18. PaulQ

    PaulQ Senior Member

    UK
    English - England
    Yes, I agree that the dismissive side is probably commoner as in #2 "We don't want the likes of you around here." but not vastly.

    If I say "It was the likes of Smith, Jones, and Davis who started the movement." There is no indication as to the positive or negative connotation but context/tone will tell us. Likewise, "We will not see the likes of them again." fits with the famous and infamous.
     
  19. Forero Senior Member

    Houston, Texas, USA
    USA English
    In my experience, "the likes" always goes with "of" and an object and means "such (people, etc.) as", while "the like" is complete by itself and means "other such (animals, etc.)".
     
  20. wandle

    wandle Senior Member

    London
    English - British
    There is a problem common to 'the likes of' (which is colloquial) and 'such as' (which is suitable in correct written English).
    In either case, the speaker or writer wants to increase the range of the statement, but without telling us who or what the other examples of it are.

    This always makes me wonder whether there really are any other valid examples.
     
  21. Loob

    Loob Senior Member

    English UK
    Hi Snyps - welcome to the forums!

    Like you, I would have been rather taken aback by "the likes of Albert Einstein"; the phrase "the likes of" definitely has dismissive overtones for me.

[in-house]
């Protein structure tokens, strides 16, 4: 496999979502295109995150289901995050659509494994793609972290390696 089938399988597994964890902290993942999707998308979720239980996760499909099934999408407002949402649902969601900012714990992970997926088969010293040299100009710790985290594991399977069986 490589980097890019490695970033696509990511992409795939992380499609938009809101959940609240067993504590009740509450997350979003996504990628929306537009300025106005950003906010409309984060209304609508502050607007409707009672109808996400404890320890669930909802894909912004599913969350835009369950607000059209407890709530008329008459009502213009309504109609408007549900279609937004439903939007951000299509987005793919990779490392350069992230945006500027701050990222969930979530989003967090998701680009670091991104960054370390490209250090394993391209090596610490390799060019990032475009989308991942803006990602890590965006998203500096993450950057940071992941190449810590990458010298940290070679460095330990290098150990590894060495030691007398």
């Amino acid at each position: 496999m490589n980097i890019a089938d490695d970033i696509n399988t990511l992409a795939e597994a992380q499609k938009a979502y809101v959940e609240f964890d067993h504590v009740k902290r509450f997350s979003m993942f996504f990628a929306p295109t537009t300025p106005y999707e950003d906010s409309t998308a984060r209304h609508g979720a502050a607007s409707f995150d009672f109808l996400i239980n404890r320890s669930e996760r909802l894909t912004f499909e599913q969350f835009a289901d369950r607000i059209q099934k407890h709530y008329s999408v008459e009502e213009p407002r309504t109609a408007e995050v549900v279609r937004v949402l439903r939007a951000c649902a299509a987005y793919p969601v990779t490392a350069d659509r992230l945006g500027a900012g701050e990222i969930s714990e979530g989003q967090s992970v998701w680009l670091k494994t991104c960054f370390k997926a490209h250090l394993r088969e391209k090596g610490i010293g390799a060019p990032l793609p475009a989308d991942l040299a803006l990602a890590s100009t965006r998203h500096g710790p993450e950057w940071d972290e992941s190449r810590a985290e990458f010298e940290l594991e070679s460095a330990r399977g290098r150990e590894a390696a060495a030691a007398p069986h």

I wouldn't, for example, use Paul's "We will not see the likes of them again" in respect of people I admired: it would need to be "We will not see their like again".
     
  22. Snyps New Member

    English - U.S.A.
    Quite true. I confess that upon reading your first sentence here, a faint feeling of prejudice against Smith, Jones, and Davis momentarily, crept into my mind; but I realize that if the movement in question were something I approved of, I would probably be left with merely the mild thought that I would like to have had them shown more respect by the use of "such as" or "activists like." As for the second sentence, I have to admit that I do see it as neutral, when given without any context. How delighted I am to have found this site. I love to discuss language.
     
  23. Forero Senior Member

    Houston, Texas, USA
    USA English
    "The likes of them" does seem a little demeaning, compared to "their likes". "Watson and Crick's likes" and "Watson's and Crick's likes" just doesn't work though. I would only say "the likes of Watson and Crick".
     
  24. Snyps New Member

    English - U.S.A.
    Thanks, Loob. I hadn't thought of it, but now that I see your suggestion for people we admire, I am in complete agreement with it. I'm glad to meet someone who has a sense of this expression that resembles my own. I am from New England originally, near Boston, with an ethnically English/Welsh/Scotch background, and wonder if that may have something to do with the similarity in our views. "We will not see their like again" definitely implies admiration.